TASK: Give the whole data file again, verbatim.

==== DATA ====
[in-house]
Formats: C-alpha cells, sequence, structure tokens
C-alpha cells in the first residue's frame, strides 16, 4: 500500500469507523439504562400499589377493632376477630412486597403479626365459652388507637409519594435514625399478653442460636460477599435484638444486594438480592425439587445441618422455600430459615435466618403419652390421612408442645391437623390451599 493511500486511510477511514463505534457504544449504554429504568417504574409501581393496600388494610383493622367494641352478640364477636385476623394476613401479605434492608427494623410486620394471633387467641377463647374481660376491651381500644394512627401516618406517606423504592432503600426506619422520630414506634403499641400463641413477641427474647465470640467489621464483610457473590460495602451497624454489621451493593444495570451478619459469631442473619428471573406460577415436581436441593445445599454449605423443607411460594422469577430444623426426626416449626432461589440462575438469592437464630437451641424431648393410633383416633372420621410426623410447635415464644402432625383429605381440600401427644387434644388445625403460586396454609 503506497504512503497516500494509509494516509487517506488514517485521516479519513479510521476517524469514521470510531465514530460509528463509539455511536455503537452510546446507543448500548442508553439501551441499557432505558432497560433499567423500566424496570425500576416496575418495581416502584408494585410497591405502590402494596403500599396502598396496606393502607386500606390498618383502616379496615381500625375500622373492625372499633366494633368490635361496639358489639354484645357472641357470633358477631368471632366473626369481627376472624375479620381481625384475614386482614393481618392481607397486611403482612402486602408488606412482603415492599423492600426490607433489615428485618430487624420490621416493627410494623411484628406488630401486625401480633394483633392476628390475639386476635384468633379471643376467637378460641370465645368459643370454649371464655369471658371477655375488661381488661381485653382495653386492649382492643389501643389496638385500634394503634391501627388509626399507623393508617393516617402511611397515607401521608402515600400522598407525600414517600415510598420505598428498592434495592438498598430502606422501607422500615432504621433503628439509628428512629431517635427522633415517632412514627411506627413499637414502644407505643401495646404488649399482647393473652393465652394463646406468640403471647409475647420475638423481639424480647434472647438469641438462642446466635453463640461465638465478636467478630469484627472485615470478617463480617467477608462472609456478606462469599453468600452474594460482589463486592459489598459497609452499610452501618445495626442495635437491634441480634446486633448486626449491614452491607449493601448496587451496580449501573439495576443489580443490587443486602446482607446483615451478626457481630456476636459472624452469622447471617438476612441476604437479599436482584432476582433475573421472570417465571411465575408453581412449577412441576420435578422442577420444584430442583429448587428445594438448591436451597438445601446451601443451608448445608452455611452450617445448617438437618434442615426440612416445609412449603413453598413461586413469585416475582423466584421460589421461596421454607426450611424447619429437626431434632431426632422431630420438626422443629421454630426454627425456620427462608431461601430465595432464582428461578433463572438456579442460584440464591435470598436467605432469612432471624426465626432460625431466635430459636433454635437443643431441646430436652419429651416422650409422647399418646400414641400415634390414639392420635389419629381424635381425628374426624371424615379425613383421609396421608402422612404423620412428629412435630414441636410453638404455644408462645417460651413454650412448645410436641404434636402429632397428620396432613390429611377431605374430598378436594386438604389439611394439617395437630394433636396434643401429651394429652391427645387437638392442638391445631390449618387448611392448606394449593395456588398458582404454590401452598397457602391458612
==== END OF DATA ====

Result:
[in-house]
Formats: C-alpha cells, sequence, structure tokens
C-alpha cells in the first residue's frame, strides 16, 4: 500500500469507523439504562400499589377493632376477630412486597403479626365459652388507637409519594435514625399478653442460636460477599435484638444486594438480592425439587445441618422455600430459615435466618403419652390421612408442645391437623390451599 493511500486511510477511514463505534457504544449504554429504568417504574409501581393496600388494610383493622367494641352478640364477636385476623394476613401479605434492608427494623410486620394471633387467641377463647374481660376491651381500644394512627401516618406517606423504592432503600426506619422520630414506634403499641400463641413477641427474647465470640467489621464483610457473590460495602451497624454489621451493593444495570451478619459469631442473619428471573406460577415436581436441593445445599454449605423443607411460594422469577430444623426426626416449626432461589440462575438469592437464630437451641424431648393410633383416633372420621410426623410447635415464644402432625383429605381440600401427644387434644388445625403460586396454609 503506497504512503497516500494509509494516509487517506488514517485521516479519513479510521476517524469514521470510531465514530460509528463509539455511536455503537452510546446507543448500548442508553439501551441499557432505558432497560433499567423500566424496570425500576416496575418495581416502584408494585410497591405502590402494596403500599396502598396496606393502607386500606390498618383502616379496615381500625375500622373492625372499633366494633368490635361496639358489639354484645357472641357470633358477631368471632366473626369481627376472624375479620381481625384475614386482614393481618392481607397486611403482612402486602408488606412482603415492599423492600426490607433489615428485618430487624420490621416493627410494623411484628406488630401486625401480633394483633392476628390475639386476635384468633379471643376467637378460641370465645368459643370454649371464655369471658371477655375488661381488661381485653382495653386492649382492643389501643389496638385500634394503634391501627388509626399507623393508617393516617402511611397515607401521608402515600400522598407525600414517600415510598420505598428498592434495592438498598430502606422501607422500615432504621433503628439509628428512629431517635427522633415517632412514627411506627413499637414502644407505643401495646404488649399482647393473652393465652394463646406468640403471647409475647420475638423481639424480647434472647438469641438462642446466635453463640461465638465478636467478630469484627472485615470478617463480617467477608462472609456478606462469599453468600452474594460482589463486592459489598459497609452499610452501618445495626442495635437491634441480634446486633448486626449491614452491607449493601448496587451496580449501573439495576443489580443490587443486602446482607446483615451478626457481630456476636459472624452469622447471617438476612441476604437479599436482584432476582433475573421472570417465571411465575408453581412449577412441576420435578422442577420444584430442583429448587428445594438448591436451597438445601446451601443451608448445608452455611452450617445448617438437618434442615426440612416445609412449603413453598413461586413469585416475582423466584421460589421461596421454607426450611424447619429437626431434632431426632422431630420438626422443629421454630426454627425456620427462608431461601430465595432464582428461578433463572438456579442460584440464591435470598436467605432469612432471624426465626432460625431466635430459636433454635437443643431441646430436652419429651416422650409422647399418646400414641400415634390414639392420635389419629381424635381425628374426624371424615379425613383421609396421608402422612404423620412428629412435630414441636410453638404455644408462645417460651413454650412448645410436641404434636402429632397428620396432613390429611377431605374430598378436594386438604389439611394439617395437630394433636396434643401429651394429652391427645387437638392442638391445631390449618387448611392448606394449593395456588398458582404454590401452598397457602391458612